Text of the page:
This is your chance, Nebraska. This is your moment.
The spotlight is shining. The red carpet is unfurled. The path to a Big Ten championship couldn't be more inviting if Jim Delany sprinkled it with gold dust.
Monday morning, Jim Tressel finally cried mercy, ending a prolific decade at The Ohio State University. He may as well pack an era of Big Ten football in one of his cardboard boxes.
Ohio State won or shared six consecutive conference championships. Now the Buckeyes are a mess.
The fallout from Columbus will focus on sanctions, successors and scoreboards.
How hard will the NCAA smack Ohio State? What big name will follow Tressel when interim coach Luke Fickell's time is done? And how will scandal affect the Buckeyes' win total this fall?
But 800 miles west, a different question emerges: Is Nebraska ready to seize control of this league?
The notion would've been preposterous had it been asked nine months ago.
That's when Delany announced Nebraska's schedule for its rookie season. Wisconsin and Ohio State on back-to-back weeks to start things off. Consecutive November trips to Penn State and Michigan.
Tom Osborne, during an interview on the Big Ten Network, looked like a man whose fishing pole had snapped just as the 50-pound catfish was ready to bite.
How in the world was Nebraska going to navigate those waters?
But since that September night, the Big Ten has slipped into turmoil. The three traditional powerhouses (Ohio State, Michigan and Penn State) are suddenly vulnerable.
At Penn State, an 11-2 season in 2009 gave way to 7-6 in 2010. Even if Joe Paterno finds a signal caller, the talent in Happy Valley isn't good enough to compete for a Big Ten title.
At Michigan, defensive guru Greg Mattison will need more than one year to fix a defense that ranked 110th nationally. Meanwhile, Brady Hoke must adapt his pro-style offense to spread extraordinaire Denard Robinson.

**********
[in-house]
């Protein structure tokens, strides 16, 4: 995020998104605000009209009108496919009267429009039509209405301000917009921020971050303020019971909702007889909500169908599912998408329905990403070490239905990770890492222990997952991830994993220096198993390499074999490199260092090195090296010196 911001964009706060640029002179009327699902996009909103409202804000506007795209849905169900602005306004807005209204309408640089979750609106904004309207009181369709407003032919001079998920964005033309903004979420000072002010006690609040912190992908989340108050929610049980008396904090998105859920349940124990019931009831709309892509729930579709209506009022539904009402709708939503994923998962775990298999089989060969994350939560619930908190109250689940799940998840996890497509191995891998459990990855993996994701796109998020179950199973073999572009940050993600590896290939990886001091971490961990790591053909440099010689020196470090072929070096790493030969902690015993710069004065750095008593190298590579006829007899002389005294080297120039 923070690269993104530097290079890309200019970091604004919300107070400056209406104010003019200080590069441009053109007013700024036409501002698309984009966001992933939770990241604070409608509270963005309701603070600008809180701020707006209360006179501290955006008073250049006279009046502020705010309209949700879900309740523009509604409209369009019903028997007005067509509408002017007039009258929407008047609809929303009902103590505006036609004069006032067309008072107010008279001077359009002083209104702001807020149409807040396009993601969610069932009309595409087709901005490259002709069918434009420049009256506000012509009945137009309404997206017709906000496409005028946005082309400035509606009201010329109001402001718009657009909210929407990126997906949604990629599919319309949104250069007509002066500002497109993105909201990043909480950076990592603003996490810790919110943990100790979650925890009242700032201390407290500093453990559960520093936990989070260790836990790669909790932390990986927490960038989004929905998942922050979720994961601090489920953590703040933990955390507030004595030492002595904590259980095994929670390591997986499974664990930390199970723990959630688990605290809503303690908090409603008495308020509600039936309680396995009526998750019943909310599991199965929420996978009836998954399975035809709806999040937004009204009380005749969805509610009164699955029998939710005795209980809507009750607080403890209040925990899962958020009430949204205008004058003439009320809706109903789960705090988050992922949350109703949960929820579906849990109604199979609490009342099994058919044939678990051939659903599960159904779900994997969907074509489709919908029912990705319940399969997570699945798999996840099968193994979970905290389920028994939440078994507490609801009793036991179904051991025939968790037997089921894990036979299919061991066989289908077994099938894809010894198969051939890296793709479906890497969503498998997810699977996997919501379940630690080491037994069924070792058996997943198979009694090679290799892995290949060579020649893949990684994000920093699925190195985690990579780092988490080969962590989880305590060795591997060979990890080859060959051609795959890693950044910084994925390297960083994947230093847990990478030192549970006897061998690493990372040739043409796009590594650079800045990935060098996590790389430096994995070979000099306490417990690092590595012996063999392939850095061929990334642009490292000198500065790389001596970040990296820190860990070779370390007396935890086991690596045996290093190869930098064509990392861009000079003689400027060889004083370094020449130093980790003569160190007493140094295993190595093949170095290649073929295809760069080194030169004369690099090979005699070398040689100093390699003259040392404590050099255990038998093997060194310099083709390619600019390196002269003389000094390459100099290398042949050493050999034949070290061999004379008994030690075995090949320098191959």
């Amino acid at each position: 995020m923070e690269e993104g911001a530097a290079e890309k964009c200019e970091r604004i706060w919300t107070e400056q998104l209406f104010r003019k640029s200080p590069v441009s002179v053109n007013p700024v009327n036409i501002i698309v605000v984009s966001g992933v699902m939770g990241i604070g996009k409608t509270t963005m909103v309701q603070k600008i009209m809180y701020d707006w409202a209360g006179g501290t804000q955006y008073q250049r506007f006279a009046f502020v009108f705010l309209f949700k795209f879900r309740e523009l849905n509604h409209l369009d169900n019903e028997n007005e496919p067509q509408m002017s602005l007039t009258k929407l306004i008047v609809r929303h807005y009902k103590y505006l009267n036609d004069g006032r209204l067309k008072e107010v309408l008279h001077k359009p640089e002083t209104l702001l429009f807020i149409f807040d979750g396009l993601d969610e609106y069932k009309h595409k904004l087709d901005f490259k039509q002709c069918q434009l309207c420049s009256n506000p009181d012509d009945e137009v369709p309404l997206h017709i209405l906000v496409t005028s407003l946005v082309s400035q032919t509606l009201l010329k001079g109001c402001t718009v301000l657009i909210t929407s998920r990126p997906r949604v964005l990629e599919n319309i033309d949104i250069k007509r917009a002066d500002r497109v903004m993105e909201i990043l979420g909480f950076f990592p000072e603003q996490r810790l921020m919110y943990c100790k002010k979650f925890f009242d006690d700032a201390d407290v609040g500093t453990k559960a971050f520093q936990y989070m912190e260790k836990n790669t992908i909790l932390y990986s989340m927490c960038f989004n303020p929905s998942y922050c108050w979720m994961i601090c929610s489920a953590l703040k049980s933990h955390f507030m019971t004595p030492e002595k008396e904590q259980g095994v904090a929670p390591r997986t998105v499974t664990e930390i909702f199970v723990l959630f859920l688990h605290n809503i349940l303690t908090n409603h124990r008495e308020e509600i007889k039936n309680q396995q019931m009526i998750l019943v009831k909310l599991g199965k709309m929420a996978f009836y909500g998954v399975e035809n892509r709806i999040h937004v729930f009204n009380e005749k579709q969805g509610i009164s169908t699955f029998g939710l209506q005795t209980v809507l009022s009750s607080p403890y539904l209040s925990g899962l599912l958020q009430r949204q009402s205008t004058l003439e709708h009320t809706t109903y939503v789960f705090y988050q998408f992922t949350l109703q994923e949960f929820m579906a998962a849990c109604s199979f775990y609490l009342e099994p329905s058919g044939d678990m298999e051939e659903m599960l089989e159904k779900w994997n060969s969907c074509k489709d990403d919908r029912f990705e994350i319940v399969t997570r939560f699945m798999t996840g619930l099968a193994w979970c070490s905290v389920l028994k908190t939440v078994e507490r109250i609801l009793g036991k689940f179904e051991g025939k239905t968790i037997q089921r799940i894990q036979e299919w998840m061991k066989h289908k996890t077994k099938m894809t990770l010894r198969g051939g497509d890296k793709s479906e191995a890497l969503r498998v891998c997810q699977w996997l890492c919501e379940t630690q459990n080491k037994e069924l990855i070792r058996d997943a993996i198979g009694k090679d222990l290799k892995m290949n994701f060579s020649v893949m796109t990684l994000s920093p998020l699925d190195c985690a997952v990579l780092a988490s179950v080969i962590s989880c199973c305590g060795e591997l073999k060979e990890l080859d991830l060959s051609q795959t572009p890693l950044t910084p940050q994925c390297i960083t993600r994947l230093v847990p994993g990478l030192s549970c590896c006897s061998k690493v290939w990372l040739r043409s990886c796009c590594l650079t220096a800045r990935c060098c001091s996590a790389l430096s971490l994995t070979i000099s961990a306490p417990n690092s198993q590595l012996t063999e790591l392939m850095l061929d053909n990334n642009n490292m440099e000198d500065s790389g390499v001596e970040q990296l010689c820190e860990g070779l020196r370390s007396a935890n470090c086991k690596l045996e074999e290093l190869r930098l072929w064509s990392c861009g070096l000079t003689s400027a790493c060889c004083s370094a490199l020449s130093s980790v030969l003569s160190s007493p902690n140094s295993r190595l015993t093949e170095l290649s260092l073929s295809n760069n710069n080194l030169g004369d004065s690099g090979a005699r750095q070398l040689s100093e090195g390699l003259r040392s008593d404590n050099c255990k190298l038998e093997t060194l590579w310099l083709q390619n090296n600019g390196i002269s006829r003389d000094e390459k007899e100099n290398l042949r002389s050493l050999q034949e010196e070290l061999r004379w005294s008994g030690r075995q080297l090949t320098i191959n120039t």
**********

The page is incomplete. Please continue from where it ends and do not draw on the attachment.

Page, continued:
At Ohio State, interim coach Fickell could be the next Nick Saban, but suspensions to five Buckeye standouts are bound to hamper continuity. It'd take a minor miracle for OSU to win a seventh straight Big Ten title.
The Big Ten's second tier remains sturdy.
Wisconsin should pick up where it left off in 2010, bulldozing defenses with a punishing ground attack. Michigan State is trending upward, with a hard-nosed coach and an experienced offense. Iowa is capable, though threatened by its own offseason tribulations.
But the Big Three are down, and that means the whole league is down.
From the sky falls a Big Red opportunity.
A chance to secure a signature accomplishment in Nebraska's illustrious gridiron history. A chance to restore pride and power to a starving fan base. A chance to win a conference crown for the first time since 1999.
The sheer thought should get the adrenaline flowing inside the Osborne Complex.
But can Nebraska handle it? Is Nebraska ready?
A year ago, the Huskers were in a similar spot, holding an opportunity to make history and slam the door on the Big 12.
But in the season's two biggest games, they blew it. Dropped the ball against Texas, inexplicably. And gave away a 17-0 lead against Oklahoma.
Now Bo Pelini gets a mulligan. His Huskers face challenges in 2011, no doubt.
A new offensive scheme. An unsteady quarterback situation. The toughest schedule in the league. And the task of learning a new opponent each Monday — no one will happily cede ground to the new kid on the block.
But Jim Tressel is gone, and Ohio State is in shambles. Michigan is rebuilding, and Penn State is limping to the end of the Paterno era. There's never been a better time to enter the Big Ten.
Now is Pelini's best chance to make a name for himself and his program.
It would be a shame to waste it.
Contact the writer: